Focus on renewable energy technologies’ competitiveness

Due to the combat on climate change, the role of renewable energy has increased significantly over the past decade. Despite solar and wind taking most of the headlines, according to REN21 Renewables 2018 Global Status Report, about a third of the world’s renewable energy consumption is still based on modern bioenergy. The increase of renewable energy is closely related to competitive technologies. Therefore, I am happy to see that there are active discussions ongoing about the competitiveness of renewable energy technologies in the EU at several levels.

During the past months, the European Commission has been organizing a series of meetings under the Clean Energy Industrial Forum to further support the EU industry to take advantage of the growth opportunities arising as part of the energy transition. The Commission wants to maintain the EU’s position as the global leader in renewables, digitalization and de-carbonization as well as improve the technologies’ competitiveness, among others.

At the same time, the Nordic Ministers for Energy have urged technology companies to come forward with suggestions on how to jointly promote clean energy technology exports. And in Finland, the energy department of the Ministry of Economic Affairs and Employment have launched a discussion with the industry on how to best promote Finnish clean energy technology and business related to it.

We in the Nordic countries have long traditions in utilizing biomass. Valmet has based its operations on it; our mission is to convert renewable resources into sustainable results. With the help of Valmet’s process technologies, our customers convert renewable raw materials into pulp, paper and bioenergy. Valmet has unique knowledge in utilizing renewable raw materials – and we play an important role in this field globally. In the field of bioenergy for example, according to McCoy’s statistics, during the years 2008-2017, Valmet supplied more biomass boilers than any other supplier in the world.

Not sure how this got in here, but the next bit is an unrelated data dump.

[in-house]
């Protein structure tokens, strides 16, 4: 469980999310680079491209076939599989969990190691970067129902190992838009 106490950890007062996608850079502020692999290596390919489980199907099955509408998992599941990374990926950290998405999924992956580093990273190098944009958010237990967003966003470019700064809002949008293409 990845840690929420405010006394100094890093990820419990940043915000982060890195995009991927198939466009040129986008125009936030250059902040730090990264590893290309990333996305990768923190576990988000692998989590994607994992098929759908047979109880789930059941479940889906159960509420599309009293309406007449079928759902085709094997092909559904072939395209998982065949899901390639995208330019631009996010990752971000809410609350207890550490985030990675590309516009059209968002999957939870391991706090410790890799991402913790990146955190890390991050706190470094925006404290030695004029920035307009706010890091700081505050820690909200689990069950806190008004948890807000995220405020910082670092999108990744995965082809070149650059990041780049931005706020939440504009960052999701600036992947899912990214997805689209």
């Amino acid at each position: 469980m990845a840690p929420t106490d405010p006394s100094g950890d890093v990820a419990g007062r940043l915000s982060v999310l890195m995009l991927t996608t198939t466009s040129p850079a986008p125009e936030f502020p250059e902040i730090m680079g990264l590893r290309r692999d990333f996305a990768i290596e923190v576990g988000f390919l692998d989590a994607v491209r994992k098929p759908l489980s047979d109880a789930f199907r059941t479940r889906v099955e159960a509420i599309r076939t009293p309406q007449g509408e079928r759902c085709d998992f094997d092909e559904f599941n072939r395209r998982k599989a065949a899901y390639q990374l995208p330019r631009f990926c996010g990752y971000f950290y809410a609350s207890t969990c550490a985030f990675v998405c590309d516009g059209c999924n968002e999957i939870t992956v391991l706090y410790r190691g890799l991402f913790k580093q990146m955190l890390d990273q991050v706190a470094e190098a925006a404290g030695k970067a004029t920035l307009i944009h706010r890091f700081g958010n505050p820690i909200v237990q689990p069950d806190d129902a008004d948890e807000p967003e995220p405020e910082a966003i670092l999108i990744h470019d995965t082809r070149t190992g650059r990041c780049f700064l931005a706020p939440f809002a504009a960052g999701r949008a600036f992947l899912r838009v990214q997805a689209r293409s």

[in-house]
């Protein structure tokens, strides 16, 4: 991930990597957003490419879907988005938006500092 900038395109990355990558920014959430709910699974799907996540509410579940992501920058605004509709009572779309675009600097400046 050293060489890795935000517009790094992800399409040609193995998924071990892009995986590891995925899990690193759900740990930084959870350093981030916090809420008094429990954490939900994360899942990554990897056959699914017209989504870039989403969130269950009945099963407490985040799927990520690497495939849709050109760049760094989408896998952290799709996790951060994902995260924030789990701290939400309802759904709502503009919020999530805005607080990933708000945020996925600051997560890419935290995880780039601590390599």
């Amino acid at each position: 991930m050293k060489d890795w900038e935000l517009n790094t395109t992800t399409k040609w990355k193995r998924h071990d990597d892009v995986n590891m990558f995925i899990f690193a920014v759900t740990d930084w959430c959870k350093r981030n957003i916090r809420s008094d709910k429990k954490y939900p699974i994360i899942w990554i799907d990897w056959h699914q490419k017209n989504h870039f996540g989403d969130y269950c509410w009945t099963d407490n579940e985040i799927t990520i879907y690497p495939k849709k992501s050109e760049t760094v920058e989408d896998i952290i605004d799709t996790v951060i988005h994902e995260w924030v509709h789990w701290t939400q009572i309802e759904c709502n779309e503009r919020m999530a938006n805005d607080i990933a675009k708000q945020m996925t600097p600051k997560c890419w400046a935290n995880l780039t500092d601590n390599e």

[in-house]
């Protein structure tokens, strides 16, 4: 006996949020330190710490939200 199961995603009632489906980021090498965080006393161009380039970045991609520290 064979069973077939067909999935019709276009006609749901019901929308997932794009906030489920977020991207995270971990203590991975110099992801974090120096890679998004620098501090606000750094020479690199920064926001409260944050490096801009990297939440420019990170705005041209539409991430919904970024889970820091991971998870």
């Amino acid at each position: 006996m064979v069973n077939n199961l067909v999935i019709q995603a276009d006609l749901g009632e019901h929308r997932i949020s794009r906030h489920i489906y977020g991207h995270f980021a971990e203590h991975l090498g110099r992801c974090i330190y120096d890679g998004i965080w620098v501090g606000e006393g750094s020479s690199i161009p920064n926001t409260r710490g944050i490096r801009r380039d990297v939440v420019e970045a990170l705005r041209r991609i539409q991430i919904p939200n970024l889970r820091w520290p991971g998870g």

Although our success is based on technological excellence, skilled professionals and a global network, the promotion of competitiveness and exports through governments or EU has major significance, too. They contribute to the creation of a supportive business environment for the sector, and help companies e.g. through trade missions to expand business beyond country borders.

But how do we measure competitiveness? The lack of a good indicator is somewhat a problem at times, to put it bluntly. Regional or national decision-makers are often inclined to use trade statistics as a measure of how the companies are succeeding in the global market. For a global company like Valmet, focusing on how many products cross a country’s borders is no longer a valid approach as we have production in many countries and cooperate with many local suppliers close to our customers around the world. Further, as an indicator, this does not reflect at all the value added of the trade to the economies in question. The correct answer would probably be a mix of indicators that would reflect e.g. the selected companies’ share of and development in the market, as well as share of additional related products and services sold.

A message to decision-makers

European technology suppliers need a strong home market to succeed in global competition. We are as competitive globally, as we are in our home market. What does this mean in practice?

Firstly, maintaining technology leadership requires a stable investment environment, that supports long-term investment decisions. The technology bought by the customers will be in operation usually for about 30-40 years onwards. Lock-in phenomenon to unwanted solutions or stranded assets due to changes in legislation are of course far end risks, but things that do cross the minds of the investors today more than some years ago.

Secondly, we need our home market for innovation and demonstration of new solutions. These references are an important platform for global growth.

Thirdly, we need to make sure that necessary resources for education at universities and vocational training are available, because we need to maintain and foster our knowledge base. We do not compete in the markets with lower production costs or raw materials, but with our engineering and technology skills.

Fourthly, we need to develop further cooperation in our value networks in public- private trade promotion activities. This should be based on the companies’ strategies, our customers’ needs and a service mindset.

Lack of European investments can lead to technology development transfer to other regions and leave Europe with no home market expertise in the long run. It is essential to take care and develop further the competitiveness in the global market together.